The collaboration continues…
While the Bike Court was, by appearances, a red herring, its message – along with a highly-visible law enforcement presence using discretionary tactics – no doubt contributed to a bike-race weekend which unfolded with few incidents.
“It was more family-friendly this year,” said Cerrone, reinforcing an “all-ages” message indicated both by police and city officials at last week’s press conference.
While lamenting the omnipresence of plastic-cup-bearing beer drinkers and the seeming disappearance of police following the race, Simon observed that the race was calmer this year.
“Most of the people I spoke with in Roxborough and Manayunk said things were much better,” he related. “There was hardly any litter, broken glass, etc. I have no information about fights or vandalism but there wasn’t any around the race course in Roxborough. The parties were pretty much quieted by 7 or 8 p.m.”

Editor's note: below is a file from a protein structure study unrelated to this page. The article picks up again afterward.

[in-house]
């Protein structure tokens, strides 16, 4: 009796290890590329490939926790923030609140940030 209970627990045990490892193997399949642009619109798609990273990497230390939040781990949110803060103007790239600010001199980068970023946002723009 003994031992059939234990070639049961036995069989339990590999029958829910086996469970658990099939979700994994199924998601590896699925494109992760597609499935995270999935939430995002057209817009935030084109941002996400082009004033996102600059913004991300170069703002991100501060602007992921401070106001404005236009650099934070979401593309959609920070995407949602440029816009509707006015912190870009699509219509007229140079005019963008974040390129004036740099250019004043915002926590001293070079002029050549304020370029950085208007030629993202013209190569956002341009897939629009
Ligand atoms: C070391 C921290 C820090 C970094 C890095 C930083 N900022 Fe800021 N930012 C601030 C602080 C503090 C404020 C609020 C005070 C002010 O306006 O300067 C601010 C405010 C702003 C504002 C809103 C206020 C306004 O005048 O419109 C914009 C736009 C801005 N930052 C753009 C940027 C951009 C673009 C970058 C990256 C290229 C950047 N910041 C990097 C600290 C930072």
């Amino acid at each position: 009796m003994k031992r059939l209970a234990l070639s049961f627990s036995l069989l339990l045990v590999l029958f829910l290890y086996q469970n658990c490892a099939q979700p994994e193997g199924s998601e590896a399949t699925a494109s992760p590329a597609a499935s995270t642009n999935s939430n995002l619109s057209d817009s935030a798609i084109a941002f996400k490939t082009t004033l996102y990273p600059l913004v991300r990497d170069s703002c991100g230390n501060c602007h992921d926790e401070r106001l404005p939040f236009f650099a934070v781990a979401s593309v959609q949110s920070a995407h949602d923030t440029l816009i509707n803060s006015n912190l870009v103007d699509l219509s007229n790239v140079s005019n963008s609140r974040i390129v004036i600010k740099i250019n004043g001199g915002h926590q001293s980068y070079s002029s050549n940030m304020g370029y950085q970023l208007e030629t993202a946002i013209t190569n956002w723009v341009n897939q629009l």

Simon added that police left after the race was over which caused an increase in open carrying of beer cans and bottles, and an uptick in rowdiness, but “nothing like it’s been in the past.”
Councilman Jones is already looking forward to next year’s race.
Jones intends to continue to collaborate with race organizers, community members, and local business leaders to make the PIC “better and better each year.”
“When it comes to working on behalf of the community,” he said, “your work should never end.”